Reflecting on walāyah in the middle of Saturday morning traffic in the inner city London. The rain has cleared and the sun has appeared, but the air remains cold. The inner city with its poverty; surrounded by people who don’t know about the divine gift to humanity that is the Ahl al-Bayt (as). What can I do to let them know, in a culture where people don’t really communicate, except to talk about the weather, or economic state of affairs? The soul is not missing in this culture, but it is hidden. I wonder about the children growing up here. A little boy on the seat in front of me stares out of the window, talking to himself, occasionally looks around to watch me write. Why did they not create a beautiful city? It is a reflection of the industrialised minds of the Victorians. Cities are not places for spiritual elevation, but for arranging human beings into economic components.
The bus is where I usually do my dhikr; the dhikr is a response to the energetic pollution of the city. It is a turning away from the lower realm towards the transcendent. I survive by being detached from the world. One hundred salawāt: one hundred times I ask the Divine to send blessings on Muhammad and his Family. I bring the subha out of my bag – amber coloured beads – they contrast with the grey of the sky; the grey of people’s winter coats; the grey of their faces; the grey of the buildings.
The remembrance takes me to a higher, purer realm, of gentleness, beauty and refinement. Sometimes I get memories of a place that was home; that felt like home; there is something ancient about it. It has a stillness and a warmth, lit by a late summer sun. That place doesn’t exist on the earth. It is a glimpse that my soul gets of a place to which it belonged and where it was at peace away from the turmoil and the troubled souls of this lower realm. Away from the stress and the anger. This world. There is a veil between me and it. That veil is the protecting garment of walāyah with which the One has blessed me, so that I can survive in this existence without being destroyed by it.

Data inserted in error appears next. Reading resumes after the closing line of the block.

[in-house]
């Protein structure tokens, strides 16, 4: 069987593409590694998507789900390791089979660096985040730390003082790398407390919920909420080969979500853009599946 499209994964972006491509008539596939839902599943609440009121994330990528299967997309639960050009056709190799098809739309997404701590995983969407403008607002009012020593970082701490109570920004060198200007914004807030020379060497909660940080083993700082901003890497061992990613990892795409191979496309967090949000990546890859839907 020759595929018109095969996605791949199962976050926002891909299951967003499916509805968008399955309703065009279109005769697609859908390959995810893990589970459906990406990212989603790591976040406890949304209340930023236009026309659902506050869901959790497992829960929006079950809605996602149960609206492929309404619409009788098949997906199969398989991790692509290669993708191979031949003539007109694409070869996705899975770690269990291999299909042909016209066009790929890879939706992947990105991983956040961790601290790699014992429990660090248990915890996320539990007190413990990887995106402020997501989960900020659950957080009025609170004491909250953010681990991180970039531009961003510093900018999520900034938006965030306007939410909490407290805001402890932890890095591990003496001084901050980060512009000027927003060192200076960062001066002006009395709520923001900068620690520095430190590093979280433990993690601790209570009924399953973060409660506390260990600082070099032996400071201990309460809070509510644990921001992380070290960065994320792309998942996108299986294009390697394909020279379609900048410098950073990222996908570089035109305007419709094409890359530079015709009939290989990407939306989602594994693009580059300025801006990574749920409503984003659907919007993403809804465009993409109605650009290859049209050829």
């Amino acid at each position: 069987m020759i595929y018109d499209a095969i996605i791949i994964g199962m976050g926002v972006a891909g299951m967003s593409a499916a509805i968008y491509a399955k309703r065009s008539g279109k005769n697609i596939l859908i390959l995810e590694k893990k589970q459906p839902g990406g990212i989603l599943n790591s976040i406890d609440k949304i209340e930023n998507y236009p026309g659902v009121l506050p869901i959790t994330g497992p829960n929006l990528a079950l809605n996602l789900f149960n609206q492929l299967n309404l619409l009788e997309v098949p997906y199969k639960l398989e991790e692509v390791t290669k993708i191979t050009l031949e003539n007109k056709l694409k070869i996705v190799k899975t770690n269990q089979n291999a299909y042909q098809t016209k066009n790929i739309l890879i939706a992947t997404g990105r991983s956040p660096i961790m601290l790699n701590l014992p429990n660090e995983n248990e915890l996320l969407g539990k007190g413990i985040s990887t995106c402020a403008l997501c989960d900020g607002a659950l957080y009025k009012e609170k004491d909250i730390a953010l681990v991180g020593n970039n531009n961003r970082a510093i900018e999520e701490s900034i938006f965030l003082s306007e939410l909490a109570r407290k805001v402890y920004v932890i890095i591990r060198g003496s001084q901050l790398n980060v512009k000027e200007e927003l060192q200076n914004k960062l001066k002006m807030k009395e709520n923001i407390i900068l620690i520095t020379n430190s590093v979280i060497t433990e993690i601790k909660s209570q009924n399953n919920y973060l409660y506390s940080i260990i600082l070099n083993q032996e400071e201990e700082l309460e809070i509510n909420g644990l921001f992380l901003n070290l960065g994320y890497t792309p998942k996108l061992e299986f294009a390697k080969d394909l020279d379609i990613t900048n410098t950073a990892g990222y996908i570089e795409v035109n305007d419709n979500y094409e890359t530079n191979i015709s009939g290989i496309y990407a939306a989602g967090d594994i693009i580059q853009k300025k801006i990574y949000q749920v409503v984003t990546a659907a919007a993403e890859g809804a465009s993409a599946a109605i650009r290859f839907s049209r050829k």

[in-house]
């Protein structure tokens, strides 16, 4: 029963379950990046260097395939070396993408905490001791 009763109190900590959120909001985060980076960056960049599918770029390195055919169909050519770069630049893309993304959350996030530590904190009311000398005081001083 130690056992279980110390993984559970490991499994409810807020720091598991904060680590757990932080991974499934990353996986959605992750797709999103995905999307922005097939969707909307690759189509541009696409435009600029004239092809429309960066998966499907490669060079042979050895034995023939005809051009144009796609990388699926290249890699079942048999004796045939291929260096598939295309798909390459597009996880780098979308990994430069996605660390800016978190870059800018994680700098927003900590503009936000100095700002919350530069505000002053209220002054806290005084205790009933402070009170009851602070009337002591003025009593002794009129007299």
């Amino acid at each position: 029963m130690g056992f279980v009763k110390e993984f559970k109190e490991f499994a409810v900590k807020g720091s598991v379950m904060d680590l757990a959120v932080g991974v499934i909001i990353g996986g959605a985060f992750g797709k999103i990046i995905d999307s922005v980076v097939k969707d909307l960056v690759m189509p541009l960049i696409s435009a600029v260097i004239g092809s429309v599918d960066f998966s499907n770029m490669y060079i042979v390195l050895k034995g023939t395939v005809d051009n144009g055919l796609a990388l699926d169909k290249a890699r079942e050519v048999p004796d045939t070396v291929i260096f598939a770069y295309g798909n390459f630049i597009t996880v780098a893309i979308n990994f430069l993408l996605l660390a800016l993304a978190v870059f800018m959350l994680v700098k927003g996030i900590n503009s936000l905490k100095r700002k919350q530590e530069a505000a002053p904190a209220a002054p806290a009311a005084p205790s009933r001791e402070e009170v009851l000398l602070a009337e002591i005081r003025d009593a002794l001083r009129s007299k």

There is a narration where an Imam’s follower laments the conditions in which the Imam is imprisoned. He holds up his hand, parts his fingers and tells his follower to look through them. The follower sees a beautiful garden. The Imam (as) says, ‘This is where we are.’ Similarly, we can see ourselves externally in the prison of a worldly culture, while internally we can be in the garden.
The Imams have all taught that their followers are not necessarily only those who served them during their own time, but are those who live now and in the future. It is therefore possible to connect with the reality of the souls of the Ahl al-Bayt (as) in the here and now; to connect to their station; to their state, which is the same as the place where they reside. Spiritual station and spiritual place are one and the same. And this is what the message is: that the pinnacle of human existence is not in material achievements, but in a level of consciousness that transcends all of this. In other words, the potential of humankind’s evolution remains to be fulfilled, in spite of the rockets reaching Mars, and the medicinal and technological advancements.
Walāyah is a space within which to reside. It is the refuge, the shelter under the guardianship of the Absolute Reality and the entities of light created by that Reality, that act as its gates. Walāyah is a realm of stillness and clarity that the heart of the believer may perceive if that heart is purified of self-obsession and egotistical desires. Walāyah is also a realm of miracles. When the heart resides within its boundaries, then one is guided to paths that one never could have imagined; doors open that one had never foreseen; destiny unfolds in such a way that acts as a proof, a hujja, for the Truth.
In the middle of this metropolis, with its wealth and its poverty, Park Lane hotels and gleaming cars next to souls lost in psychiatric disorders sleeping rough in doorways; the Houses of Parliament where politicians manipulate expense claims to fund their luxuries; the housing estates with dark filthy stairwells, families crammed together; in the middle of so many aspiring to certain ideas of fashion and sophistication without really knowing why, or who invented the rules in the first place, multiple fake realities in layers overlapping with conflicting signs, intermingled, flashing with artificial lights, shines a pure illumination.